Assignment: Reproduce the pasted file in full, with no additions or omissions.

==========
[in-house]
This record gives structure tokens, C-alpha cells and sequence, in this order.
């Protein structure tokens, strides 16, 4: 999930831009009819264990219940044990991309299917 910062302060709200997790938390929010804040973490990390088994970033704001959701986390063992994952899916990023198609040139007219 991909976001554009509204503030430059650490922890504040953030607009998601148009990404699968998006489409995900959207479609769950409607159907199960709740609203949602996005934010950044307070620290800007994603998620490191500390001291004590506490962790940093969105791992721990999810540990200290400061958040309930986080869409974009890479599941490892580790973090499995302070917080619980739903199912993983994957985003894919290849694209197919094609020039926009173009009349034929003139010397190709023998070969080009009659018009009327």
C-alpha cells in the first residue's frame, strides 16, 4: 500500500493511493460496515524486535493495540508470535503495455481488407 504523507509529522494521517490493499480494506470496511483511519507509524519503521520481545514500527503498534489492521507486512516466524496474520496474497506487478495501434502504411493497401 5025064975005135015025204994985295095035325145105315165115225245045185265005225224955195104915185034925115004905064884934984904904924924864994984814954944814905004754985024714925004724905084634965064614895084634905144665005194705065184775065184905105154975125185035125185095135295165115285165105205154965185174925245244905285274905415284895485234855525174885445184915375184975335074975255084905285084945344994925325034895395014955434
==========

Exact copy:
[in-house]
This record gives structure tokens, C-alpha cells and sequence, in this order.
């Protein structure tokens, strides 16, 4: 999930831009009819264990219940044990991309299917 910062302060709200997790938390929010804040973490990390088994970033704001959701986390063992994952899916990023198609040139007219 991909976001554009509204503030430059650490922890504040953030607009998601148009990404699968998006489409995900959207479609769950409607159907199960709740609203949602996005934010950044307070620290800007994603998620490191500390001291004590506490962790940093969105791992721990999810540990200290400061958040309930986080869409974009890479599941490892580790973090499995302070917080619980739903199912993983994957985003894919290849694209197919094609020039926009173009009349034929003139010397190709023998070969080009009659018009009327």
C-alpha cells in the first residue's frame, strides 16, 4: 500500500493511493460496515524486535493495540508470535503495455481488407 504523507509529522494521517490493499480494506470496511483511519507509524519503521520481545514500527503498534489492521507486512516466524496474520496474497506487478495501434502504411493497401 5025064975005135015025204994985295095035325145105315165115225245045185265005225224955195104915185034925115004905064884934984904904924924864994984814954944814905004754985024714925004724905084634965064614895084634905144665005194705065184775065184905105154975125185035125185095135295165115285165105205154965185174925245244905285274905415284895485234855525174885445184915375184975335074975255084905285084945344994925325034895395014955434